The Orioles rank seventh in the AL in defensive efficiency—the percentage of balls in play converted into outs—at .721, up from ninth at .715 last season. That’s not a new development: the Orioles made strides on defense in the second half of last season, for which Showalter credited the arrivals of McLouth and Machado, a natural shortstop temporarily pushed to third base by a defending (and deserving) Gold Glover. The Orioles aren’t an airtight fielding team, but they have some defensive standouts and can catch the ball often enough to compete.
And now we come to the main source of the Orioles’ struggles. Baltimore’s FIP and Fair Run Average (FRA) are up by roughly half a run compared to 2012. The bullpen, which kept Baltimore in all of those close games last season, has a collective ERA of 3.40 (14th in the majors), up from 3.00 (fifth) last season. Darren O’Day, Brian Matusz, and Tommy Hunter have continued to pitch well, but setup man Pedro Strop hasn’t shown the same knack for wriggling out of jams, and closer Jim Johnson has blown as many saves in 17 attempts this season (three) as he did in 54 attempts in 2012. The Orioles’ bullpen hasn’t been bad; it just hasn’t been as otherworldly as it was last season, which is what we should have expected.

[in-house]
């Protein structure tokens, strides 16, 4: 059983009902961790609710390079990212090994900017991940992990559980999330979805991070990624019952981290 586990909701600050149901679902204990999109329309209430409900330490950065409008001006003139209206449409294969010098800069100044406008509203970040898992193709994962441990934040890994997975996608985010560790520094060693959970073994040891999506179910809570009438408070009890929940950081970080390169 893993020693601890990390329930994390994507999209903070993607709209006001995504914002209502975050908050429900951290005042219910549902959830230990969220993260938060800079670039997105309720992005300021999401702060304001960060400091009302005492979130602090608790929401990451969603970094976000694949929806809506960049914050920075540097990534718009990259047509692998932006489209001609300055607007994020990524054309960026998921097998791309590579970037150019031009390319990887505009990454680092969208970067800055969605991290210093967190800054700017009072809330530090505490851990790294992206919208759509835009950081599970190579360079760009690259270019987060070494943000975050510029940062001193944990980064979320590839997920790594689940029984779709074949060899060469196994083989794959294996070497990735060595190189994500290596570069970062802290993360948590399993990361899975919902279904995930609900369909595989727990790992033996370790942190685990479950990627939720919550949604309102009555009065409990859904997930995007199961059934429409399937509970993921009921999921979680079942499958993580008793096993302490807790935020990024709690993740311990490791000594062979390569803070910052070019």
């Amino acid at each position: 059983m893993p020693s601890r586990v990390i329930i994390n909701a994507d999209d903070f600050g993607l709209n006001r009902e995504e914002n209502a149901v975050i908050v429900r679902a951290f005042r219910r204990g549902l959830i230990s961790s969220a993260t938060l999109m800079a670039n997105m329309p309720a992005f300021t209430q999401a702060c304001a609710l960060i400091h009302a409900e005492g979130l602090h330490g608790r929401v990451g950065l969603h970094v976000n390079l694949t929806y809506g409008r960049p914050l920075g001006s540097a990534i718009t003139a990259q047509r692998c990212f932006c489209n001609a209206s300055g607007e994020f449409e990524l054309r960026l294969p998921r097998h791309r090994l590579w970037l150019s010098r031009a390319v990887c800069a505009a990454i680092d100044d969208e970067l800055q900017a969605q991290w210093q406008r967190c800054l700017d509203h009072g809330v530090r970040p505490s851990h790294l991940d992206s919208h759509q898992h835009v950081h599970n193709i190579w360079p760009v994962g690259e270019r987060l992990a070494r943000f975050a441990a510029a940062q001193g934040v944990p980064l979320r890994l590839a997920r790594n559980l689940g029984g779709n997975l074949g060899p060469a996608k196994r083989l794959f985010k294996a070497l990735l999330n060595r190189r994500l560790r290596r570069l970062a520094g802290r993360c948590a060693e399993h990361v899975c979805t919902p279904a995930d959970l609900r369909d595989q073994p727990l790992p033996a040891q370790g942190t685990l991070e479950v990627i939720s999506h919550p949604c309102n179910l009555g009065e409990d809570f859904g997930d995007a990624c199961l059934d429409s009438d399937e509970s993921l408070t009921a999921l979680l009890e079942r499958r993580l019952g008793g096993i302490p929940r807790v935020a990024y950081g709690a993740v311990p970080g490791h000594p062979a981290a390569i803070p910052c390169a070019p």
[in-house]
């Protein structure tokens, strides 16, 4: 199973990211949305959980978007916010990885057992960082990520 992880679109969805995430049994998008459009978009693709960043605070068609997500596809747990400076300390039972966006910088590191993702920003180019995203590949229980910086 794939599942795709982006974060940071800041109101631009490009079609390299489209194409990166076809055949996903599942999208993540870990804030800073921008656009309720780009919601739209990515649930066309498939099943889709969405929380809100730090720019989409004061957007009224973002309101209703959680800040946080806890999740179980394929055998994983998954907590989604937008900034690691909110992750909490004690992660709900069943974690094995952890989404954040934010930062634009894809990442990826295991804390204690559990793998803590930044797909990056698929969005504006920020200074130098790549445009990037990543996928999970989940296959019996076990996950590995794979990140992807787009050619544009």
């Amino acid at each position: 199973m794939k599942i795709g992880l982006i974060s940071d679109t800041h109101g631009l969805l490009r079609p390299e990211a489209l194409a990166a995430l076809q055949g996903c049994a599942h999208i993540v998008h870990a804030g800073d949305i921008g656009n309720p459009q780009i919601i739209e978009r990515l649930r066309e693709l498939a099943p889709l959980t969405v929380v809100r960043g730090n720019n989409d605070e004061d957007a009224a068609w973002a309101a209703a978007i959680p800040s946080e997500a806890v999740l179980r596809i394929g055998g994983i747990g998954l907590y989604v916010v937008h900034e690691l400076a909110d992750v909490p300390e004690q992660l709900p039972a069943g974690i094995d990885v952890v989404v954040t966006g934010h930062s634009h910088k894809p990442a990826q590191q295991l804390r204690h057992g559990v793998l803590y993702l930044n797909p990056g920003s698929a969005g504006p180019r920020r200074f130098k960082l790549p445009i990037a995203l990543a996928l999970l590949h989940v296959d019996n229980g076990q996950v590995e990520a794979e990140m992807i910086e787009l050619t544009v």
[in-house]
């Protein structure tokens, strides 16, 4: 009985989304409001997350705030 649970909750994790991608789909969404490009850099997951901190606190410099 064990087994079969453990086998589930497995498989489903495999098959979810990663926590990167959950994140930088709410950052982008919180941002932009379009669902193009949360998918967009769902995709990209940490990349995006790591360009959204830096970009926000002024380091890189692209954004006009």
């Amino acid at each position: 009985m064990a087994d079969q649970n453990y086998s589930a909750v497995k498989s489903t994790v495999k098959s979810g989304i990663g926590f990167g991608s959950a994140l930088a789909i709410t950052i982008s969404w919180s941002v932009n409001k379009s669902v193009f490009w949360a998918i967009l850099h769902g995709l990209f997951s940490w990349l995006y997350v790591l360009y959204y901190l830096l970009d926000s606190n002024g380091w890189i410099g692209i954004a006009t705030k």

The real weakness is in the rotation, where the Orioles spent the winter browsing but not buying and where injuries to Wei-Yin Chen and Miguel Gonzalez have forced them to resort to starting the likes of Freddy Garcia, Jair Jurrjens, and Josh Stinson. Fortunately, there’s hope on the horizon. Chen’s return from an oblique strain will fill one hole, and Japanese lefty Tsuyoshi Wada, who had Tommy John surgery last May and has yet to debut in the majors, made his second Triple-A rehab start on Tuesday and could soon contend for a spot. And in another nod to their tendency to treat their farm system as an extension of their active roster, the Orioles will summon Kevin Gausman, the organization’s top healthy pitching prospect, to start against Toronto tomorrow. The usual caveats about 22-year-old pitchers who haven’t appeared above Double-A also apply to Gausman, but the righty has pitched well for the Bowie Baysox and is regarded as a future top-of-the-rotation arm. Gausman isn’t guaranteed to experience the out-of-the-gate success we’ve seen from Matt Harvey, Shelby Miller, or Jose Fernandez, but he should provide a more palatable alternative to the retreads he’s replacing.
Although the Orioles are well behind the winning percentage pace they set last season, they’re slightly ahead of where they were (+17 vs. +14) in run differential through the same point in the schedule. The O’s success in one-run games made it easy to overestimate them in 2012, but we shouldn’t underestimate them now because they haven’t pulled off the improbable again. These Orioles might turn out to be a stronger squad than the one that won a Wild Card. But without the breaks that propelled them to the playoffs last season, the climb to contention could still prove too steep.
A version of this story originally appeared on ESPN Insider .